Lesson 29: Elegy-Recitation

Another important arena about which the Shi‘ah poets have recited poetry and delivered speeches extensively is the commemoration of the tragedy experienced by the descendants of the Prophet (S) and elegy-recitation for the martyrs among them. This arena came into being after the martyrdom of Imam al-Husayn (‘a) in 61 AH. In this regard, two parts may be discussed and examined:

Elegies for Imam al-Husayn (‘a) and the Other Martyrs in Karbala’

From the beginning of Islam, no tragedy more serious and painful than the event of Karbala’ has happened in the history of Islam, and after the lapse of one thousand and four hundred years, it still has the greatest impact upon the hearts of the devotees of the Prophet’s (‘a) descendents. Since then, anyone who has the love of the Prophet’s (S) Ahl al-Bayt and talent in composing poetry has recited poetry in this regard.

The pioneering poems pertaining to the event of Karbala’ have been recited from the end of the first century AH and the commencement of the Umayyad decline. As Abu’l-Faraj al-Isfahani says:

Many of the latter poets have recited poetry in mourning for Imam al-Husayn (‘a) about which we do not tend to complain as we are fond of long speech. Yet, on account of the harshness of the Umayyad’s atmosphere of strangulation, the earlier poets during the Umayyad period have recited fewer elegies about the tribulation of Imam al-Husayn (‘a).1

For example, ‘Ubayd Allah ibn Hurr was chased by ‘Ubayd Allah ibn Ziyad for reciting elegy for Imam al-Husayn (‘a) and was forced to flee.2 Of course, many poems have been composed during the first century AH about the tribulation of the Doyen of the Martyrs (‘a) though they are lesser in number compared to the quantity of poems that have been recited since the second century AH.

The bereaved women of Banu Hashim were among the pioneering people who have recited elegies in lamentation of their lost loved ones. When the news of the martyrdom of Imam al-Husayn (‘a) reached Medina, Zaynab bint ‘Aqil came out wailing amidst the women of Banu Hashim while reciting the following poem:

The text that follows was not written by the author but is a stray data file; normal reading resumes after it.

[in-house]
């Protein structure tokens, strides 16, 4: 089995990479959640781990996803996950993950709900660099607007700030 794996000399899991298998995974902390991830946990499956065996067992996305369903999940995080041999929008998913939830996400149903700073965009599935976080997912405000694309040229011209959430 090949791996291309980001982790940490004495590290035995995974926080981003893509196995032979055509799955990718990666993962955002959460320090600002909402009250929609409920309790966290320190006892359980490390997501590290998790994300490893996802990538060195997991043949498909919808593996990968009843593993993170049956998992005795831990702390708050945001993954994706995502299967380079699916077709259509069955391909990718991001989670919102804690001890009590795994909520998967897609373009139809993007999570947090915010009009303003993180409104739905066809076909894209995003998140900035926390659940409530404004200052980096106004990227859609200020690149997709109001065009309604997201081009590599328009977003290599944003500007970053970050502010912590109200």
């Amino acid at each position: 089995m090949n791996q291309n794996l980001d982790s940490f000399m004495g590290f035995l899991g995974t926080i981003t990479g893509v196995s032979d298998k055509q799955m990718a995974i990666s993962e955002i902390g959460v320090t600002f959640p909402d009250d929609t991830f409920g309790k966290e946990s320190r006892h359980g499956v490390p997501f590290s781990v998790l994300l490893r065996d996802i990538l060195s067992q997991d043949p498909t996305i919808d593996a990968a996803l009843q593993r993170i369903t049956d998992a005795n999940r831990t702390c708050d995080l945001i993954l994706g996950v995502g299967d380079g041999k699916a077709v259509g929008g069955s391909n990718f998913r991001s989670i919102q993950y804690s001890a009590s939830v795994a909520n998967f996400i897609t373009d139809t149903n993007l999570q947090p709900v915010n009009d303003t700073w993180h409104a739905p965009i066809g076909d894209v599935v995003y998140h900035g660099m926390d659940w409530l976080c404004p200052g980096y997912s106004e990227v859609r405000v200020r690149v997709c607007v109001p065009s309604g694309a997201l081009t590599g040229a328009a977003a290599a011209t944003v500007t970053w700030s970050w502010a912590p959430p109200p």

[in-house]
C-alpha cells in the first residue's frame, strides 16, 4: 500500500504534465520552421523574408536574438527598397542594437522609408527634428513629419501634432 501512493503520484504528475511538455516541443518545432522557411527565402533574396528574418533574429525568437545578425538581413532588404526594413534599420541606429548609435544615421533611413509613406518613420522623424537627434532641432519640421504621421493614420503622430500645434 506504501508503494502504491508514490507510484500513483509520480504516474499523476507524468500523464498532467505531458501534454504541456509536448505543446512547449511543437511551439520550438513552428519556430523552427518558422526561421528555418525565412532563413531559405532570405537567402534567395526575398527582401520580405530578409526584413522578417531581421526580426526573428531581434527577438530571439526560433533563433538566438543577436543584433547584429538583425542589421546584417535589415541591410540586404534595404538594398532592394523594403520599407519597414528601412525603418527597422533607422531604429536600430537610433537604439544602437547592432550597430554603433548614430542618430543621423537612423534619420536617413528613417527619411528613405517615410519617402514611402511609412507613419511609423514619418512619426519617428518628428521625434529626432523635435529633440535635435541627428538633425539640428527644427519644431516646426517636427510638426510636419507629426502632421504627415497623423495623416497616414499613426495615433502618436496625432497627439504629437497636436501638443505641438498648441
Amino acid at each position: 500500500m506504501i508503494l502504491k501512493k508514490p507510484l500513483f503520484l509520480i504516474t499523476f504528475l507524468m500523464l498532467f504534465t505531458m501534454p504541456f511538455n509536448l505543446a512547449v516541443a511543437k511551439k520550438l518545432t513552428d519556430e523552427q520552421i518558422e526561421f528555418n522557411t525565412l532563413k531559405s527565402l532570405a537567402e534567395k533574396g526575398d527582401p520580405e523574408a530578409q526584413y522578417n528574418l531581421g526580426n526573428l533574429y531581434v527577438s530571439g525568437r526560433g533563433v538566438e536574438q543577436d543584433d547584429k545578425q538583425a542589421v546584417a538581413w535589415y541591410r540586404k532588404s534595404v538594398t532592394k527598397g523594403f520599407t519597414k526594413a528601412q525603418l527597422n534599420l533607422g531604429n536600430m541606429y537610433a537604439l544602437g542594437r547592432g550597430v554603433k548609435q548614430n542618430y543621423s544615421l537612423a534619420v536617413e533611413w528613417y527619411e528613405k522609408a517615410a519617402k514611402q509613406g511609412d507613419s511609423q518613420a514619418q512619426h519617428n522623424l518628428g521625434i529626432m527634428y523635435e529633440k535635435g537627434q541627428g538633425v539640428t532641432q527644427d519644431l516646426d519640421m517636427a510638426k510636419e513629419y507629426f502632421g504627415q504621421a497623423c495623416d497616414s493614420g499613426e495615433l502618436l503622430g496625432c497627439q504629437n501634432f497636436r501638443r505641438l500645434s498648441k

ماذا تقولون إذ قال النبي لكم ماذا فعلتم و انتم آخر الامم

بعترتى و باهلي بعد مُفُتَقَدى نصف اسارى و نصف ضُرِّ جُوا بدم

ما كان هذا جزائي إذ نصحت لكم أن تخلفوني بشرِّ في ذوى رَحِمي

What shall you say in reply to the Prophet when he will ask from you, “O the latter ones of the ummah! What have you done?”
“{What did you do} with my descendants and Household after I passed away? Half of them were taken as captives while the other half was weltered in blood.”
“It was not my reward for my admonition to you that you would do the worst treatment to my nearest of kin.”3

Among the most heartrending elegies ever recited for the martyrs of Karbala’ are the elegies of Umm al-Banin, the mother of Hadhrat Abu’l-Fadhl. Abu’l-Faraj al-Isfahani has narrated that Umm al-Banin was holding the hand of ‘Ubayd Allah, son of Hadhrat al-‘Abbas and going to the Baqi‘ Cemetery while the people of Medina were gathering around her and weeping because of her elegies. Even an enemy such as Marwan ibn al-Hakam used to weep with of her elegies.4 Umm al-Banin was thus saying:

يا من رأى العباس كر على جماهير النقد

وورائه من أبناء حيدر كل ليث ذي لبد

انبئت أن ابنى اصيب براسه مقطوع يد

ويل على شبلى اما ل براسه ضرب العمد

لوكان سيفك في يد يك لمادنا منك احد

I wished I saw (with my own eyes) how ‘Abbas was assaulting the groups of vile people!
Behind him were the sons of Haydar (Imam ‘Ali (‘a)) standing like lions.
I have been informed that his hands have been amputated while his head has received a blow.
Woe to my son whose head has received a strong blow!
If your sword were in your hand, no one could have ever come near you.5

When the caravan of the captives of Karbala’ was heading toward Medina and arrived near the city, Imam Zayn al-‘Abidin (‘a) dispatched Bashir ibn Jadhlam to Medina ahead of them, and Bashir informed the people of their arrival in the city through this poem:

يا اهل يثرب لامقام لكم بها قتل الحسين فادمعى مدرار

الجسم منه بكربلاء مضرّج و الرأس منه على القناة يدار

O people of Yathrib! No more opportunity for you to stay there. Husayn was killed; shed your tears.
His corpse has been weltering in blood in Karbala’ and his head is placed on top of spear.6

Khalid ibn Ma‘dan, ‘Uqbah ibn ‘Amru, Abu’r-Ramih al-Khaza‘i, Sulayman ibn Quttah al-‘Adawi, ‘Awf ibn ‘Abd Allah Ahmar al-Azdi, and ‘Ubayd Allah ibn Hurr were among the elegists of the first century AH who have recited poetry about the tribulation of Imam al-Husayn (‘a). It has been narrated that when Khalid ibn Ma‘dan saw in Sham the Imam’s head on top of the spear, he recited this poem:

جاؤا برأسك يا ابن بنت محمد مترملاً بدمائه ترميلا

و كانّما بك يا ابن بنت محمد قتلوا جهاراً عامدين رسولاً

قتلوك عطشاناً و لم يترقبوا في قتلك التنـزيل و التأويلا